TitleNumber words and the object wide scope puzzle
NameSuarez, Marta T. (author), Musolino, Julien (chair), Glass, Arnold L. (internal member), Deprez, Viviane (internal member), Rutgers University, Graduate School - New Brunswick,
DescriptionSentences such as Three girls are holding two balloons, whose subjects and objects are quantified by bare numeral expressions, logically allow multiple readings. The semantics literature has reported that the so-called object wide scope distributive reading, (interpreted as having 6 girls and 2 balloons, each balloon held by 3 girls), is usually not accessible. Recent experimental studies showed the reading was accessible, albeit massively dispreferred (Musolino, 2009; Syrett & Musolino, in prep.) We report the findings of two experiments that tested competing theoretical accounts of why this reading should be disallowed. On one account, the syntactic configurations and operations required to generate the reading are not permitted by the grammar (Beghelli & Stowell, 1997). On the other, the reading is taken to be allowed by the grammar but rendered inaccessible by excessive processing costs (Reinhart, 2006). Crucially, this account involves the semantic nature of the subject; when it allows both a distributive and a collective interpretation, the computation of all possible readings exceeds working memory capacity. It straightforwardly predicts that if a collective reading can be forced by adding a modifier, e.g., Three girls together are holding two balloons, the object wide scope reading should become acceptable. This was reported to be the case for a small number of informally consulted subjects. Experiment 1 piloted 5 lexical items within subjects, all with singular indefinite subjects (N = 42). Results revealed that participants accepted the object wide scope reading, as predicted. However, clear item effects were found, contra the literature. Experiment 2 varied 3 types of subject noun phrase between groups: singular indefinites, bare numeral quantifiers and bare numeral quantifiers plus a collectivizing modifier. It also tested 4 lexical items from Experiment 1 within subjects (N = 132). Results revealed: 1- the object wide scope reading was acceptable to most participants, with or without modification, contra both theoretical claims and previous experimental findings; and 2- clear differences among lexical items, replicating Experiment 1. These findings suggest that participants did not treat all internal arguments equally. Rather, they were sensitive to the argument structure of the verbs, distinguishing true transitives from unaccusatives.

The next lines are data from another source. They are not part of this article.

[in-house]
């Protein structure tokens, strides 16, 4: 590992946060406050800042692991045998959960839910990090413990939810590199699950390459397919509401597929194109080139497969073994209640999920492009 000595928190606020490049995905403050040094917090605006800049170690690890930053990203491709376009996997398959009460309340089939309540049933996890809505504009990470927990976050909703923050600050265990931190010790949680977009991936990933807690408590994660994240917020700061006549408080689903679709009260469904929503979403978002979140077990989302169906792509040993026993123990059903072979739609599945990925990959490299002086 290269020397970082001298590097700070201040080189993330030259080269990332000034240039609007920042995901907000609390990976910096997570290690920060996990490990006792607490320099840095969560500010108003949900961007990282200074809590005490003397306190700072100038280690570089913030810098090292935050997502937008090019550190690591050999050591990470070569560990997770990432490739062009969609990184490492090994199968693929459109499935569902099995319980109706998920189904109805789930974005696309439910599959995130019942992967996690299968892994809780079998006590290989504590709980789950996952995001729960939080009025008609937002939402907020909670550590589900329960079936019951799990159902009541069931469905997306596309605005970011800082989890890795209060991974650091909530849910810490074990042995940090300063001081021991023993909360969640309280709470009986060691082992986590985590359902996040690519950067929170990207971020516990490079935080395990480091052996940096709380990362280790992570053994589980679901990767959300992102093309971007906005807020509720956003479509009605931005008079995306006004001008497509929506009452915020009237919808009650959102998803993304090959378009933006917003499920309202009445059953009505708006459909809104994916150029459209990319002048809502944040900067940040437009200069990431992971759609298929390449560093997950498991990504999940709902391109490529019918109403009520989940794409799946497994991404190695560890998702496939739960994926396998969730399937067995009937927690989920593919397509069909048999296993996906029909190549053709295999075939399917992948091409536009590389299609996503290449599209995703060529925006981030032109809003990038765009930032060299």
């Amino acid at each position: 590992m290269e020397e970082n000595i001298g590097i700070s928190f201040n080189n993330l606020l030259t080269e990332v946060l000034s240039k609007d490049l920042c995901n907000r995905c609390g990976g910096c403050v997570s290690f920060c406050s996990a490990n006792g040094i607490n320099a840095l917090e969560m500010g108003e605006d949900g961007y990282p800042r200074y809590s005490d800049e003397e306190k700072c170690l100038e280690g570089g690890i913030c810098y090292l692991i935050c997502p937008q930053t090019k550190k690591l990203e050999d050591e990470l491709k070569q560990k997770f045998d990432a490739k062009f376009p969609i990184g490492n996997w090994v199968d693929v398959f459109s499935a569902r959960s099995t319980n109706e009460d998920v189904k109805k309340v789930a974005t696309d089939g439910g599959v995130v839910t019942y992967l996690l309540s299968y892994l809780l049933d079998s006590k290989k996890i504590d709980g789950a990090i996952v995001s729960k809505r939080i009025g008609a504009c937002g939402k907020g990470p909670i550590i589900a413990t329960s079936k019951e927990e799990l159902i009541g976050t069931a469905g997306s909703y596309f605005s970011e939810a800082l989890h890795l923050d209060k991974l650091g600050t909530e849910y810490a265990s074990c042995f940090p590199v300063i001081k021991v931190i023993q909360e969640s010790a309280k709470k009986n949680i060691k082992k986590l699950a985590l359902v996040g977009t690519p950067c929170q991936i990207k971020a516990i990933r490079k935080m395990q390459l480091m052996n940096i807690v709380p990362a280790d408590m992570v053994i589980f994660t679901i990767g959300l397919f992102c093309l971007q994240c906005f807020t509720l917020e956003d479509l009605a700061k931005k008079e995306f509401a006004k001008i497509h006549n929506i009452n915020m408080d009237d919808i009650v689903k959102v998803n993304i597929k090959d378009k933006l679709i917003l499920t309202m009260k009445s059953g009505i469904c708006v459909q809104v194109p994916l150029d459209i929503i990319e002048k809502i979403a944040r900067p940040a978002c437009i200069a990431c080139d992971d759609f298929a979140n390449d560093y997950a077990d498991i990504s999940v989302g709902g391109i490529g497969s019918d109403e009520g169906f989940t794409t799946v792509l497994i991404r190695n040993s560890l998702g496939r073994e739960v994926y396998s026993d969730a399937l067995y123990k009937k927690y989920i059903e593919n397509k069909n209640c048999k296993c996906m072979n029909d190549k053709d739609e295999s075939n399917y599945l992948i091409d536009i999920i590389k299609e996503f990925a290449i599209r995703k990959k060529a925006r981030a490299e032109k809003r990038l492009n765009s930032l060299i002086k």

NoteIncludes bibliographical references
Noteby Marta T. Suarez
CollectionGraduate School - New Brunswick Electronic Theses and Dissertations
Organization NameRutgers, The State University of New Jersey
RightsThe author owns the copyright to this work.